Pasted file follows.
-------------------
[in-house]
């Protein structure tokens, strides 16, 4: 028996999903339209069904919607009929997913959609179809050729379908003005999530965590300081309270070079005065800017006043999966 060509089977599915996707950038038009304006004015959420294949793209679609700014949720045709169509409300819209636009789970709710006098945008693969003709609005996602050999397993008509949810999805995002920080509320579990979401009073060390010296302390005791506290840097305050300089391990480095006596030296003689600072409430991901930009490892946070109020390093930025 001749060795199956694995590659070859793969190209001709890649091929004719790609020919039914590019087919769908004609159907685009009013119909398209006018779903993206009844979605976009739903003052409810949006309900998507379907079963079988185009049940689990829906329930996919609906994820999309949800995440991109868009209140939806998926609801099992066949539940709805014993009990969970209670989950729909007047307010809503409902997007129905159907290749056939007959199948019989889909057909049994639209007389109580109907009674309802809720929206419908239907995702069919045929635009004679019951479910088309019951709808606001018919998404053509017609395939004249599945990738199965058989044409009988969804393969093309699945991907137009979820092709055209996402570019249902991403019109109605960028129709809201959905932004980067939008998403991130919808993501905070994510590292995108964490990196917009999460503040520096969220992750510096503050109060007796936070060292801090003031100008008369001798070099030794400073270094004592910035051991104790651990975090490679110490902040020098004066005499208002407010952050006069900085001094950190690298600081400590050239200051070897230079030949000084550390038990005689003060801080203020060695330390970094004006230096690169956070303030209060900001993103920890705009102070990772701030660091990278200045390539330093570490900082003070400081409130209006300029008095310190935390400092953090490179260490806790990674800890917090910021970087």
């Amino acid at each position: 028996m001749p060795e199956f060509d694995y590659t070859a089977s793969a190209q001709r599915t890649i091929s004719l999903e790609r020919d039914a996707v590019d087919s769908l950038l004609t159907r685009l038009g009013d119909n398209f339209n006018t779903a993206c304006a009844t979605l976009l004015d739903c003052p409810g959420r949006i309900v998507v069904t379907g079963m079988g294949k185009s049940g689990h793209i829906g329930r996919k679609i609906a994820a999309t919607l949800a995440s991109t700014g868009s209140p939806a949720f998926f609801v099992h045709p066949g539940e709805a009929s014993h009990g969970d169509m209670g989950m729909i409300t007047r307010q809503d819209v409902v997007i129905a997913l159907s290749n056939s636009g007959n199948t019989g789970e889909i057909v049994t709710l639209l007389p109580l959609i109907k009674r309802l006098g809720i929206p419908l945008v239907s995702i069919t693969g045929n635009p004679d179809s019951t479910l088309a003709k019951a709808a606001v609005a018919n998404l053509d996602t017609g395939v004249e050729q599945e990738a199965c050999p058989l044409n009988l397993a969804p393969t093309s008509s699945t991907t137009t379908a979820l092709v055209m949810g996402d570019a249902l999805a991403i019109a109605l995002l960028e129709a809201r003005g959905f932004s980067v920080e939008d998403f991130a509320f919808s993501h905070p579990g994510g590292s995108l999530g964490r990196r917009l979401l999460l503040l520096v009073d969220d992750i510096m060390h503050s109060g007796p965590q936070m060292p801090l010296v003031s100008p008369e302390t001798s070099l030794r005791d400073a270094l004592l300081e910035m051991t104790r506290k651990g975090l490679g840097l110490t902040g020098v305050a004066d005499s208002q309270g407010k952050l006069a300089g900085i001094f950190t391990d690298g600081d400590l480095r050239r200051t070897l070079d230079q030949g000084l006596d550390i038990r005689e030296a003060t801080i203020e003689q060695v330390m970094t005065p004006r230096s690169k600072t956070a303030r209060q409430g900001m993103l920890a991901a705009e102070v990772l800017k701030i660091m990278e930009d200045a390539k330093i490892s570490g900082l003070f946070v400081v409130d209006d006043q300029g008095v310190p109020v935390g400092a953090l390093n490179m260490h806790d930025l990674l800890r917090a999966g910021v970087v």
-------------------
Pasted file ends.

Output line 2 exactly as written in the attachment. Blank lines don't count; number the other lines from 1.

């Protein structure tokens, strides 16, 4: 028996999903339209069904919607009929997913959609179809050729379908003005999530965590300081309270070079005065800017006043999966 060509089977599915996707950038038009304006004015959420294949793209679609700014949720045709169509409300819209636009789970709710006098945008693969003709609005996602050999397993008509949810999805995002920080509320579990979401009073060390010296302390005791506290840097305050300089391990480095006596030296003689600072409430991901930009490892946070109020390093930025 001749060795199956694995590659070859793969190209001709890649091929004719790609020919039914590019087919769908004609159907685009009013119909398209006018779903993206009844979605976009739903003052409810949006309900998507379907079963079988185009049940689990829906329930996919609906994820999309949800995440991109868009209140939806998926609801099992066949539940709805014993009990969970209670989950729909007047307010809503409902997007129905159907290749056939007959199948019989889909057909049994639209007389109580109907009674309802809720929206419908239907995702069919045929635009004679019951479910088309019951709808606001018919998404053509017609395939004249599945990738199965058989044409009988969804393969093309699945991907137009979820092709055209996402570019249902991403019109109605960028129709809201959905932004980067939008998403991130919808993501905070994510590292995108964490990196917009999460503040520096969220992750510096503050109060007796936070060292801090003031100008008369001798070099030794400073270094004592910035051991104790651990975090490679110490902040020098004066005499208002407010952050006069900085001094950190690298600081400590050239200051070897230079030949000084550390038990005689003060801080203020060695330390970094004006230096690169956070303030209060900001993103920890705009102070990772701030660091990278200045390539330093570490900082003070400081409130209006300029008095310190935390400092953090490179260490806790990674800890917090910021970087």